Criminal charges for a crane operator in a co-worker’s jobsite death, legislation to prevent workplace violence in the health care industry and the costs of obesity among the workforce were among the top stories featured on ISHN.com this week.
Several landlocked states among those with highest rates
February 19, 2020
A new study finds a wide state-by-state variation in rates of melanoma caused by ultraviolet (UV) exposure with highest rates in several states on the East and West Coast including Hawaii, but also a few landlocked states, including Utah, Vermont, and Minnesota. The report finds state-level incidence rates for UV-attributable melanoma ranged from 15 cases per 100,000 in Alaska to 65 cases per 100,000 in Hawaii.
A worker dies during a safety drill; safety certification for highway construction workers and California fast tracks a regulation to protect workers from wildfire smoke. These were among the top stories featured on ISHN.com this week.
Anger may be more harmful to an older person’s physical health than sadness, potentially increasing inflammation, which is associated with such chronic illnesses as heart disease, arthritis and cancer, according to new research published by the American Psychological Association (APA).
Back when Nixon was in office, asbestos was one of the first carcinogens regulated under the Clean Air Act of 1973. In 1989, President George H.W. Bush largely banned use of asbestos in the United States.
Most Americans know – by now – that exercising is good for you. What many of us don’t know – according to a new study – is that not exercising can raise our risk of certain types of cancer, such as colon and breast.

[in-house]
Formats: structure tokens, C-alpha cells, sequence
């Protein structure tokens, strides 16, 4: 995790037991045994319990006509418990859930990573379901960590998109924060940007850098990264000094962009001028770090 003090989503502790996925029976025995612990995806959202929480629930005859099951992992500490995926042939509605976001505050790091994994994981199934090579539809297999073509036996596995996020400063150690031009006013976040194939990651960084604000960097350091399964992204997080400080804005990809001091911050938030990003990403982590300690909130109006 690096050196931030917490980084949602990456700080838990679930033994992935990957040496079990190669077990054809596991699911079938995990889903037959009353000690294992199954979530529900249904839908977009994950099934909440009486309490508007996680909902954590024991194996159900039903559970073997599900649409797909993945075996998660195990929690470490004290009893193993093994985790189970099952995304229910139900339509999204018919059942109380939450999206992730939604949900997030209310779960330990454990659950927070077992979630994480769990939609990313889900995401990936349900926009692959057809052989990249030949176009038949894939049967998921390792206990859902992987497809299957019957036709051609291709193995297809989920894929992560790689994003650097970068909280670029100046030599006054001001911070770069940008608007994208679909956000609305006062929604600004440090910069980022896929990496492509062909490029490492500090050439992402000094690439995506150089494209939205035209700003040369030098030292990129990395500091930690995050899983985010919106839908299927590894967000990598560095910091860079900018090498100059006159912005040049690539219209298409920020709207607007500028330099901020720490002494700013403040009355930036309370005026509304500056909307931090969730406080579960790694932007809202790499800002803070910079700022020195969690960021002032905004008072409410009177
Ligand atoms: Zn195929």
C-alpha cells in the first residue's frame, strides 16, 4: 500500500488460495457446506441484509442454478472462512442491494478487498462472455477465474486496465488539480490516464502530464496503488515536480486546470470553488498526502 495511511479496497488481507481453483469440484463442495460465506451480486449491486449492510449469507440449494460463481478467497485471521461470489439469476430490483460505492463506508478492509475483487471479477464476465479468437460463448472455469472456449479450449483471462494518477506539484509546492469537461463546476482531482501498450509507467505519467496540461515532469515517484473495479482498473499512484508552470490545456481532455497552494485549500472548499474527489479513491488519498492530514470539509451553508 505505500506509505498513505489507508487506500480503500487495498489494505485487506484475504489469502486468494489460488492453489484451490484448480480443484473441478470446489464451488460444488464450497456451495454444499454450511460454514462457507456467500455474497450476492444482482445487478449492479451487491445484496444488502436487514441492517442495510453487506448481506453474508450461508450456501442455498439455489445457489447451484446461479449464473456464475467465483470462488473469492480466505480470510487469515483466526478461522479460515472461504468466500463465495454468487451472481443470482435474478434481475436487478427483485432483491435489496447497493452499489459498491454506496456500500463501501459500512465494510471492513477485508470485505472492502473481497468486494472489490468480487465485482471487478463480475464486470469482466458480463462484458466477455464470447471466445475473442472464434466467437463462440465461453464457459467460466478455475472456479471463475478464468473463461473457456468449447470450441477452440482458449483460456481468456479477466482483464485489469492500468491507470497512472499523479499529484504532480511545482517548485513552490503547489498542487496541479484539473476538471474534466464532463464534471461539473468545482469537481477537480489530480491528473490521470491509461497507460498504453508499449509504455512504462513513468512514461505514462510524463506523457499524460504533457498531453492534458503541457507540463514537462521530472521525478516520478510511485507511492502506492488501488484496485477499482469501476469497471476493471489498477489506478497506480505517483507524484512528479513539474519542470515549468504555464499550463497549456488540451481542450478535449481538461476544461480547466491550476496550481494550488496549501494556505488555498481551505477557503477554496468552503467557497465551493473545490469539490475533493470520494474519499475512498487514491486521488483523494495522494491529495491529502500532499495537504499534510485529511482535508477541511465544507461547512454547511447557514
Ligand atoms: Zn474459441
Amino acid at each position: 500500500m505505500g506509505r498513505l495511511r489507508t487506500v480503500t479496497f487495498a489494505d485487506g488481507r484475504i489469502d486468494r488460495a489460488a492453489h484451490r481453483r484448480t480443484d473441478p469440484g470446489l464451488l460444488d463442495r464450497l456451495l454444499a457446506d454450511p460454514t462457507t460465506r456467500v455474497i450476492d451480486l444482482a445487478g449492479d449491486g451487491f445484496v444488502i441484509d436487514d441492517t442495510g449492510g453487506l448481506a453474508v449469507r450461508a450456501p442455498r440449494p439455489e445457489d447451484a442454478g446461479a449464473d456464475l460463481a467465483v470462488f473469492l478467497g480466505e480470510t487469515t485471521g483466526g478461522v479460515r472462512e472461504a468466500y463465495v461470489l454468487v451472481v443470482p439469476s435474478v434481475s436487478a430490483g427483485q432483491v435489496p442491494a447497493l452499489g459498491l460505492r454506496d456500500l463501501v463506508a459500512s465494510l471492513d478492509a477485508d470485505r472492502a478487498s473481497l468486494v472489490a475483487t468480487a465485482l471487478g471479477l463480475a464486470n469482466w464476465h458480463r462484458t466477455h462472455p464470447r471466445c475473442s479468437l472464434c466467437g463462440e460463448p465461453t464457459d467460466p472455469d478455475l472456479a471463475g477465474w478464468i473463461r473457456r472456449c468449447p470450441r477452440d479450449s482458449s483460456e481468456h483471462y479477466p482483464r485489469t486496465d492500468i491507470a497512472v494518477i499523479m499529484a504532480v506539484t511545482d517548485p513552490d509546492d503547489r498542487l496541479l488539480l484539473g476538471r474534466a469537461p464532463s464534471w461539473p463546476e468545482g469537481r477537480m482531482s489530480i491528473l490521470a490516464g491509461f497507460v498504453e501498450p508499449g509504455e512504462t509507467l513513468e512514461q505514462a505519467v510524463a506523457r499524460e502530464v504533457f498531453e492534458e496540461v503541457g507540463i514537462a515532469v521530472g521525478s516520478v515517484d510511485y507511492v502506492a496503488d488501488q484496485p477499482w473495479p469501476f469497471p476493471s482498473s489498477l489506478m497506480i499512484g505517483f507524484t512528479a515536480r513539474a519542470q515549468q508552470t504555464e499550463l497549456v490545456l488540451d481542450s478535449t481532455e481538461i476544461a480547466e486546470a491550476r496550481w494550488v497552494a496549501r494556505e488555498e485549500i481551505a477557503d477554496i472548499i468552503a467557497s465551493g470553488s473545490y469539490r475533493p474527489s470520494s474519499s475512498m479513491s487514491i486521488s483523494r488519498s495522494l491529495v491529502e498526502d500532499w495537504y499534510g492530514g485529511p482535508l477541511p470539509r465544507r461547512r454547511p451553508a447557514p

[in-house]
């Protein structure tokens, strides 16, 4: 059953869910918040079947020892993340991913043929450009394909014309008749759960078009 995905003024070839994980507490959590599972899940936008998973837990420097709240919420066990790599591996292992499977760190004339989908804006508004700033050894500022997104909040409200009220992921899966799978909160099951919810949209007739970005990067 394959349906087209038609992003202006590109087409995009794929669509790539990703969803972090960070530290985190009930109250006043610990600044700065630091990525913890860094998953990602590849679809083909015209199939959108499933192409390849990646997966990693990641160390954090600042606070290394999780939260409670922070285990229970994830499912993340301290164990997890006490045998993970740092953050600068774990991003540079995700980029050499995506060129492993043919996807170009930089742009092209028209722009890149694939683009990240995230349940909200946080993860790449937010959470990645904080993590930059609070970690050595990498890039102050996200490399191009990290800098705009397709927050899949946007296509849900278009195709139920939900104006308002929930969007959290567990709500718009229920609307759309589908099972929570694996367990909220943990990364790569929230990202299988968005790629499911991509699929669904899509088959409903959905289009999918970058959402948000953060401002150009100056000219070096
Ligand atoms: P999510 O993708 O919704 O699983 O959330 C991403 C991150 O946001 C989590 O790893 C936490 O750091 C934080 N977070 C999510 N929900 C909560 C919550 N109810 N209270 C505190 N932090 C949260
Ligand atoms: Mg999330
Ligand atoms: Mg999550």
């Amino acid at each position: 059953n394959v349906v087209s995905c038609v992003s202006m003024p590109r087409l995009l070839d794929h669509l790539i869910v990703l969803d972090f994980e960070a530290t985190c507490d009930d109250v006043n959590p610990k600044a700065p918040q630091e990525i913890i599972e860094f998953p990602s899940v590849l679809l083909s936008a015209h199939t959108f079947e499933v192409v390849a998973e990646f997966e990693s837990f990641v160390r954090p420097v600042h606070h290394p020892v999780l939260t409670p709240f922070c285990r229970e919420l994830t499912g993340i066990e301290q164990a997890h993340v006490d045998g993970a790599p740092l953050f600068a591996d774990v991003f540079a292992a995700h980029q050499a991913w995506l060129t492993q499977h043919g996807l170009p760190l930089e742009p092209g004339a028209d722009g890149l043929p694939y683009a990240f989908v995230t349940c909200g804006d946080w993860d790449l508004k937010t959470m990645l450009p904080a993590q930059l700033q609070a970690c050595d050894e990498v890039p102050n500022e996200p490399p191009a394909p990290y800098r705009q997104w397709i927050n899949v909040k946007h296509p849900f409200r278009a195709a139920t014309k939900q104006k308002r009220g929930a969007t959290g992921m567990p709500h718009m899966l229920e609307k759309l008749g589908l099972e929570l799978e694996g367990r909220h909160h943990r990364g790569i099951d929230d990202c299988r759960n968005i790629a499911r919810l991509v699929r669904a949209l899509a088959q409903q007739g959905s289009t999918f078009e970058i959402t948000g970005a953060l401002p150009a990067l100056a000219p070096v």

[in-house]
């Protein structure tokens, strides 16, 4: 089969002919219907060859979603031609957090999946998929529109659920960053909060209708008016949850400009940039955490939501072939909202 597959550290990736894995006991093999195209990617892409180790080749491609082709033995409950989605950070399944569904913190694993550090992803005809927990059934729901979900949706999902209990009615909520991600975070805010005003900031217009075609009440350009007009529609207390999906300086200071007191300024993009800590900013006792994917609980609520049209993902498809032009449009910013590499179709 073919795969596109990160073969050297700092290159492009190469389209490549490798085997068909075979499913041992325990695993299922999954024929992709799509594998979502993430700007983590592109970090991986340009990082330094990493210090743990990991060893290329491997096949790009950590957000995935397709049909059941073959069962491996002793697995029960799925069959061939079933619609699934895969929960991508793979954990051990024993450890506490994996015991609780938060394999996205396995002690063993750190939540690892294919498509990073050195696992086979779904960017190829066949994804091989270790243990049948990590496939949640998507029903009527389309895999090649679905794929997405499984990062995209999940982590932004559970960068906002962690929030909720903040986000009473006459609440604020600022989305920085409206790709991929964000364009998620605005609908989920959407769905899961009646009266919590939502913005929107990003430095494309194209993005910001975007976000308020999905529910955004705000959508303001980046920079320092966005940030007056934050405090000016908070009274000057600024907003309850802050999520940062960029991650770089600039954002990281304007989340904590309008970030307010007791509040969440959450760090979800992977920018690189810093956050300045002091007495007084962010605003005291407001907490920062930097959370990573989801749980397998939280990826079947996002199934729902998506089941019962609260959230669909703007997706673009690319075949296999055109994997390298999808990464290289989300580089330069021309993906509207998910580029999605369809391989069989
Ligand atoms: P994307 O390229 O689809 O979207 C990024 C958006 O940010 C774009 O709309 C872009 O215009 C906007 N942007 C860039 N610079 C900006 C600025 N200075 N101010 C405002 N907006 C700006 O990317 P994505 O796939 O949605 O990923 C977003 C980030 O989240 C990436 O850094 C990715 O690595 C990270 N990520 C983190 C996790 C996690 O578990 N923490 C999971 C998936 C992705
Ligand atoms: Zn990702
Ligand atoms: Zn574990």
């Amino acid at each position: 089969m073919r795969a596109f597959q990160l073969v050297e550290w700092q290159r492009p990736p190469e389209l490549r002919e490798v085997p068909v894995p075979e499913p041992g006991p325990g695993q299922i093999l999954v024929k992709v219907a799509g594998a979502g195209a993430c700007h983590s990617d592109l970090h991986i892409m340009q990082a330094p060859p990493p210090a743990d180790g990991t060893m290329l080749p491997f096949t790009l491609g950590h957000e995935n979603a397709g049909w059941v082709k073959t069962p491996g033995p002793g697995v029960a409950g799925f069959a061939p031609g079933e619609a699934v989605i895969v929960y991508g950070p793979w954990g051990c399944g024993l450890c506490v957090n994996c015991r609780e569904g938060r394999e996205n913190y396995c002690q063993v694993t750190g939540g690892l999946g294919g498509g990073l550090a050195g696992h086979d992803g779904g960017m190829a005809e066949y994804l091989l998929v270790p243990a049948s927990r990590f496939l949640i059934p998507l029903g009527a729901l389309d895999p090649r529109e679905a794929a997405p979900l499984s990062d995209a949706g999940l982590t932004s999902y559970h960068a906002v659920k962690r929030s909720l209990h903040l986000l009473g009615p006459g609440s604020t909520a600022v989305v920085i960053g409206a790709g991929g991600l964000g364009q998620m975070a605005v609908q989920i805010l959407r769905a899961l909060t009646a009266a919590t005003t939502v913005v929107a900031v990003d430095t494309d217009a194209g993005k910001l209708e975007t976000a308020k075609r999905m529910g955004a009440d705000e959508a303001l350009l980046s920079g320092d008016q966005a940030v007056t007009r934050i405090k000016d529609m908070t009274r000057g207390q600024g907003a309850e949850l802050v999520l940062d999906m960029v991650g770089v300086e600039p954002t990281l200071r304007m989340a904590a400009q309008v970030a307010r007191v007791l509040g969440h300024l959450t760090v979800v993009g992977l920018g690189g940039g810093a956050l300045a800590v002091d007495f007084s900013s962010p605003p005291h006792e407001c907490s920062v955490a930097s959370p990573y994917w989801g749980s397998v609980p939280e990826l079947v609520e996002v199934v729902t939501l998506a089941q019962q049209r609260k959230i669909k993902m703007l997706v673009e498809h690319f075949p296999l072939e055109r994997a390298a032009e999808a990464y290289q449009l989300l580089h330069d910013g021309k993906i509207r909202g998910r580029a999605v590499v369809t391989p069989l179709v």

The legal assault on Johnson & Johnson and its signature baby powder reached new heights today, when a state court jury in Missouri found the company responsible for the ovarian cancers of 22 women, and ordered the drug and consumer products giant to pay $4.69 billion in compensatory and punitive damages to the cancer victims or their survivors.
Health experts credit tobacco control measures as one factor
January 5, 2018
The cancer death rate dropped 1.7% from 2014 to 2015, continuing a drop that began in 1991 and has reached 26%, resulting in nearly 2.4 million fewer cancer deaths during that time.
The data is reported in Cancer Statistics 2018, the American Cancer Society’s comprehensive annual report on cancer incidence, mortality, and survival.
A new CDC study demonstrates that Americans living in rural areas are more likely to die from five leading causes than their urban counterparts. In 2014, many deaths among rural Americans were potentially preventable, including 25,000 from heart disease, 19,000 from cancer, 12,000 from unintentional injuries, 11,000 from chronic lower respiratory disease, and 4,000 from stroke.